Vacation by Matthew Costello
Publisher: Thomas Dunne (Macmillan/Sept. 2011)
Source: From publisher for review
In the near future after a global crisis causes crops to fail and species to disappear . . . something even more deadly happens. Groups of humans around the world suddenly become predators, feeding off their own kind. These “Can Heads” grow to such a threat that fences, gated compounds, and SWAT-style police protection become absolutely necessary in order to live.
After one Can Head attack leaves NYPD cop Jack Murphy wounded, Jack takes his wife and kids on a much-needed vacation. Far up north, to a camp where families can still swim and take boats out on a lake, and pretend that the world isn’t going to hell.
But the Can Heads are never far away, and nothing is quite what it seems in Paterville. . .
I love zombies, but I’ll admit, lately, I’ve been kind of on a kick, and I’m almost to the point where I’m zombie’d out. This was good news for Vacation, though. I’m a fan of Matthew Costello from way back, so when Vacation was brought to my attention, I was quite excited to dive into it. Vacation has “zombies” of a sort, called Can Heads (cannibals, see?), and they’re driven by an unknown virus, possibly brought on by the terrible world conditions. Drought, famine, and economic collapse are a part of Jack Murphy’s life, and as one of the few remaining NYPD cops, he works hard to keep the streets safe for the people scraping by in this dangerous new world. He and his family live in relative, if tenuous, comfort, in a walled off section of the city and rarely venture outside. ‘Cause, baby, it’s nasty outside the walls, and increasingly clever Can Heads are finding their way inside the walls with alarming frequency. After an incident that leaves Jack’s partner dead, and Jack himself clinging to life, his boss urges him to take a vacation, suggesting the Paterville Family Camp, high in the Adirondacks, as as a getaway option. So Jack packs up his wife, Christie, and their son and daughter, and they hit the road.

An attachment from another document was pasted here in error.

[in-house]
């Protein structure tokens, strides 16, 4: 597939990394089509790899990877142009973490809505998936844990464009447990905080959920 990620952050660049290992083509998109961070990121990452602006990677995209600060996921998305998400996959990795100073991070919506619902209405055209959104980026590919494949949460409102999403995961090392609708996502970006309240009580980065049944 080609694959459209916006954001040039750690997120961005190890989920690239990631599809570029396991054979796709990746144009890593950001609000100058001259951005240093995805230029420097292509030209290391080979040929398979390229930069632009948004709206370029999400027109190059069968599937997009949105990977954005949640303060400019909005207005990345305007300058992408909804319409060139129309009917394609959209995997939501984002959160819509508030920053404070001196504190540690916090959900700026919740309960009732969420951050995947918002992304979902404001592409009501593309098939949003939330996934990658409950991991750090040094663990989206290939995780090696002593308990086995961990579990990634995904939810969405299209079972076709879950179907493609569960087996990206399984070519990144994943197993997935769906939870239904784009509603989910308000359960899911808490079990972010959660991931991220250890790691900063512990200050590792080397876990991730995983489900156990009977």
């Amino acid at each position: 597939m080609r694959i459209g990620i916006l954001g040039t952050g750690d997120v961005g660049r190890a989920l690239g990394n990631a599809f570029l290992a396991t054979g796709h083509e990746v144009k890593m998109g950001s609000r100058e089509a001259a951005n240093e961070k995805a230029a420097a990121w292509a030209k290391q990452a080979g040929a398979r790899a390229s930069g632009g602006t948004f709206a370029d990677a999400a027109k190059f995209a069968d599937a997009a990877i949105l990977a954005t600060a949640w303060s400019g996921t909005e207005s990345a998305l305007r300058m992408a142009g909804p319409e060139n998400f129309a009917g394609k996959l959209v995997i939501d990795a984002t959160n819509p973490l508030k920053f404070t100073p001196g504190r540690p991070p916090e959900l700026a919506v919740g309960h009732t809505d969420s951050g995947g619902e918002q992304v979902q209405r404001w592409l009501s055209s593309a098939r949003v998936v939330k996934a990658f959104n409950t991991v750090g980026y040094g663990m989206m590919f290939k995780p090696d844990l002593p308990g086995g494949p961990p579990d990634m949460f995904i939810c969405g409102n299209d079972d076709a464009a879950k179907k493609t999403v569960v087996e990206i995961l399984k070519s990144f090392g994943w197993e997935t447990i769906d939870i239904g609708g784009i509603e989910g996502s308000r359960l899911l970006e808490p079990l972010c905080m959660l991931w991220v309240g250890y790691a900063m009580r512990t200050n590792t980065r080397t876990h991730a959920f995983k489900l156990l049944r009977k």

The opening scenes in Vacation were exciting in their visceral, violent action, but really, it’s when the Murphy family hits the highway for the drive to Paterville that really brings the creep. Papers had to be filed and fees paid in order to pave the way through the official checkpoints and Jack is fighting increasing stress, while his family is eager to get out of the confines of the walls they’ve lived behind day in and day out for years. Jack just can’t put the cop away and relax, but trust me, this turns out to be a good thing. A nasty incident at a deserted rest stop doesn’t help to allay Jack’s fears, but he puts aside these feelings, hoping that Paterville will offer his family a little bit of freedom and happiness, if only for a short while. They manage to arrive at Paterville without further incident, but among the lake swims, fireworks, and admittedly good food served in the dining hall, there’s always a sense of “wrongness”, and the author does a great job at building dread. What I really appreciated about these characters, is when the proverbial “sh*t” finally hits the fan, and the nasty (really, really nasty) truth about Paterville comes to light, Jack’s wife, Christie, doesn’t question her spouse. She trusts him implicitly and shows an amazing resilience and toughness in the midst of a terrible situation. Too many times, in novels and movies, spouses (men and women both) show disbelief and hesitation when confronted with a situation that requires swift action. Christie is no slouch in the courage department, and she’ll do anything to protect her kids, and she never questions Jack’s devotion to his family. And make no mistake, he’s devoted. This is a horror story, to be sure, but at the forefront is Jack’s love for his family, and his determination to do anything possible to keep them safe. Vacation was unputdownable, and I read it in one evening. Never too gruesome, leaving just enough to the imagination, it will raise the little hairs on the back of your neck and keep you glued to the pages until the shocking end. Fans of zombies, creeping horror, and just plain good writing will eat this one up (pun totally intended.)